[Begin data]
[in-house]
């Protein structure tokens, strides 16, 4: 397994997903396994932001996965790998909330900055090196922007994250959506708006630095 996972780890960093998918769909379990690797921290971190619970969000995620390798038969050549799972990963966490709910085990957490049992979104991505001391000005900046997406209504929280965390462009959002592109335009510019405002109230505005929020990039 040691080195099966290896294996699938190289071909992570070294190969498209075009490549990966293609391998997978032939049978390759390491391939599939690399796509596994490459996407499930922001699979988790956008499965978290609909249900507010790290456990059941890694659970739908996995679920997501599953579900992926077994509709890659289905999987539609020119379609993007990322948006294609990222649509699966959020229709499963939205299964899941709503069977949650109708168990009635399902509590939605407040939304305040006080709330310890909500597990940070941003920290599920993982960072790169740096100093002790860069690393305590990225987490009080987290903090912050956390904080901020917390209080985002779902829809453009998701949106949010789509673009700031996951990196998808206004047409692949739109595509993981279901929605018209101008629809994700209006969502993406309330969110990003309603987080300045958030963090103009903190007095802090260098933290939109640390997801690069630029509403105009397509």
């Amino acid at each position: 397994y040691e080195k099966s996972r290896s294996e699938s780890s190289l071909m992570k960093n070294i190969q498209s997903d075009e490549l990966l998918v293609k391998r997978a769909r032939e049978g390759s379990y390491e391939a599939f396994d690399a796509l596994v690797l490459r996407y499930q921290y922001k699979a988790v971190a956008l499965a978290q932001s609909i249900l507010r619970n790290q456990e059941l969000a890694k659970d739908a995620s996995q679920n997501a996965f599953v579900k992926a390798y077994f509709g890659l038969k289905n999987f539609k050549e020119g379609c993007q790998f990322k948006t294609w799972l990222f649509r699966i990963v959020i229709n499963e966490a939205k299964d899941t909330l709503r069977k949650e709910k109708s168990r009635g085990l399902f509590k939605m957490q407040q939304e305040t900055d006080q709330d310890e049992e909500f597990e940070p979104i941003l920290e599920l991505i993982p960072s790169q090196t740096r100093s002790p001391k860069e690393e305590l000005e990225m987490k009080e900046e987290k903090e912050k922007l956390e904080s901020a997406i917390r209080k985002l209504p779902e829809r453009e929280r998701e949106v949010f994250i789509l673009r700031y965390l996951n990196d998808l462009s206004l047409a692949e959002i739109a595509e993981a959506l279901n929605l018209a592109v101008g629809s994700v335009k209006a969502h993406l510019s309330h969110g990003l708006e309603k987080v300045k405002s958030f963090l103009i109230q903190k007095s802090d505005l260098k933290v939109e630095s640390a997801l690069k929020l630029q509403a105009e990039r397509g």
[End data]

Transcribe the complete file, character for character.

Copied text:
[in-house]
């Protein structure tokens, strides 16, 4: 397994997903396994932001996965790998909330900055090196922007994250959506708006630095 996972780890960093998918769909379990690797921290971190619970969000995620390798038969050549799972990963966490709910085990957490049992979104991505001391000005900046997406209504929280965390462009959002592109335009510019405002109230505005929020990039 040691080195099966290896294996699938190289071909992570070294190969498209075009490549990966293609391998997978032939049978390759390491391939599939690399796509596994490459996407499930922001699979988790956008499965978290609909249900507010790290456990059941890694659970739908996995679920997501599953579900992926077994509709890659289905999987539609020119379609993007990322948006294609990222649509699966959020229709499963939205299964899941709503069977949650109708168990009635399902509590939605407040939304305040006080709330310890909500597990940070941003920290599920993982960072790169740096100093002790860069690393305590990225987490009080987290903090912050956390904080901020917390209080985002779902829809453009998701949106949010789509673009700031996951990196998808206004047409692949739109595509993981279901929605018209101008629809994700209006969502993406309330969110990003309603987080300045958030963090103009903190007095802090260098933290939109640390997801690069630029509403105009397509």
């Amino acid at each position: 397994y040691e080195k099966s996972r290896s294996e699938s780890s190289l071909m992570k960093n070294i190969q498209s997903d075009e490549l990966l998918v293609k391998r997978a769909r032939e049978g390759s379990y390491e391939a599939f396994d690399a796509l596994v690797l490459r996407y499930q921290y922001k699979a988790v971190a956008l499965a978290q932001s609909i249900l507010r619970n790290q456990e059941l969000a890694k659970d739908a995620s996995q679920n997501a996965f599953v579900k992926a390798y077994f509709g890659l038969k289905n999987f539609k050549e020119g379609c993007q790998f990322k948006t294609w799972l990222f649509r699966i990963v959020i229709n499963e966490a939205k299964d899941t909330l709503r069977k949650e709910k109708s168990r009635g085990l399902f509590k939605m957490q407040q939304e305040t900055d006080q709330d310890e049992e909500f597990e940070p979104i941003l920290e599920l991505i993982p960072s790169q090196t740096r100093s002790p001391k860069e690393e305590l000005e990225m987490k009080e900046e987290k903090e912050k922007l956390e904080s901020a997406i917390r209080k985002l209504p779902e829809r453009e929280r998701e949106v949010f994250i789509l673009r700031y965390l996951n990196d998808l462009s206004l047409a692949e959002i739109a595509e993981a959506l279901n929605l018209a592109v101008g629809s994700v335009k209006a969502h993406l510019s309330h969110g990003l708006e309603k987080v300045k405002s958030f963090l103009i109230q903190k007095s802090d505005l260098k933290v939109e630095s640390a997801l690069k929020l630029q509403a105009e990039r397509g």